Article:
Posts tagged anti-inflammatory

Are Fresh Turmeric Shots Actually Valuable For You? by Dr. J. E. Williams

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Are Fresh Turmeric Shots Actually Valuable For You? by Dr. J. E. Williams

The bright yellow spice turmeric is called the golden nutraceutical. And it is the latest morning super food shot of Manhattan supermodels and Hollywood celebrities. Raw turmeric shots may be new to Americans, and curry may be the British favorite food, but Indian curry dishes are thousands of year old. It is also commonly used in traditional Ayurvedic and Chinese medicine. Turmeric has an impressive chemical profile assuring its popularly in both Eastern and Western countries. Let’s look at the science and find out if raw turmeric shots are valuable for your health.

What Makes Turmeric So Healthy?

Curcumin is the medicinal component in turmeric (Curcumin longa) that gives it the bright yellow color. The active compounds in curcumin are curcuminoids. These substances are potent anti-inflammatory and antioxidant plant compounds, with an impressive scientific resume.

Curcumin helps lower C-reactive protein that causes heart disease. Scientific studies show that curcumin increases the activity of antioxidant enzymes in the body including raising glutathione levels. It enhances stem cells. It reduces the risk for cardiovascular disease by helping boost HDL (“good”) cholesterol and lowers LDL (“bad”) cholesterol. It increases nitric oxide in the blood, improves blood circulation, and reduces insulin resistance.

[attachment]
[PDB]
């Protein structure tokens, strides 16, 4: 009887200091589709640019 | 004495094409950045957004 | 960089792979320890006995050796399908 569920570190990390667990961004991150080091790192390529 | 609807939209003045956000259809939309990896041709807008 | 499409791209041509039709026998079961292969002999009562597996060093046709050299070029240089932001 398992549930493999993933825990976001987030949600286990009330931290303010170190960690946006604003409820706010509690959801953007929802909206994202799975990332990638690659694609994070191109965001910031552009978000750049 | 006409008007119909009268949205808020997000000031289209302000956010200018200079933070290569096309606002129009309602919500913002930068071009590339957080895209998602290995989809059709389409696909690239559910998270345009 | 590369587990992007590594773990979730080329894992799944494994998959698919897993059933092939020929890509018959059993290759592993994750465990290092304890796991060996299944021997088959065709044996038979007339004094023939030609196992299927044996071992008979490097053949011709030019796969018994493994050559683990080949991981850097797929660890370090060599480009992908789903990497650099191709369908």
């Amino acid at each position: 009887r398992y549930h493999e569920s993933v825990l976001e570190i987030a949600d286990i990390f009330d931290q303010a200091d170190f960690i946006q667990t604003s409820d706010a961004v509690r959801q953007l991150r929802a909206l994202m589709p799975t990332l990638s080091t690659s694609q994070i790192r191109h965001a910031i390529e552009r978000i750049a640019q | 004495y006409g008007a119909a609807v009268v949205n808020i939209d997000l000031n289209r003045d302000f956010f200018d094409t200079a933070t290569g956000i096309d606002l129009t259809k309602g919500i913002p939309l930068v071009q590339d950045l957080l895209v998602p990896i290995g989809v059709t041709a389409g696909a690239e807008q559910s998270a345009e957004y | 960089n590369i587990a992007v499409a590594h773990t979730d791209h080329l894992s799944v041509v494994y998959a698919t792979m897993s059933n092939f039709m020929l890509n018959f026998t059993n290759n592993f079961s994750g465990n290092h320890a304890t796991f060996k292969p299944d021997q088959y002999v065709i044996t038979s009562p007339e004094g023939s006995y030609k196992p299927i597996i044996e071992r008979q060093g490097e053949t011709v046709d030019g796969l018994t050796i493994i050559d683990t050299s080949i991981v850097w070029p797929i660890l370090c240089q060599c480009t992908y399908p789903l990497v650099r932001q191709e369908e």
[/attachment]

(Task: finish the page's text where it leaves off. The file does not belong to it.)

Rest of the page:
7 Health Benefits of Curcumin:
Arrests prostate, pancreatic, and colon cancer.
Promotes nerve regeneration and slows neurodegeneration.
Stimulates wound healing by increasing stem cell activity.
Valued for its anti-aging benefits.
Lowers high cholesterol.
Improves diabetes.
Reduces liver toxicity.
Because it is fat soluble, turmeric absorbs into the blood stream best when mixed with oils or fats, or with a meal that contains cooking oil. Traditional Indian food and many dishes from South China and Malaysia combine turmeric in curry dishes. Since a turmeric shot is a water-based drink, its absorption from digestion is weak. However, turmeric is healthy for the intestinal tract when not absorbed. That’s likely the advantage of turmeric shots.

Turmeric works synergistically with ginger root. In fact, they belong to the same plant family Zingiberaceae. Adding fresh ginger to a turmeric shot balances and energizes the mixture, and enhances the flavor.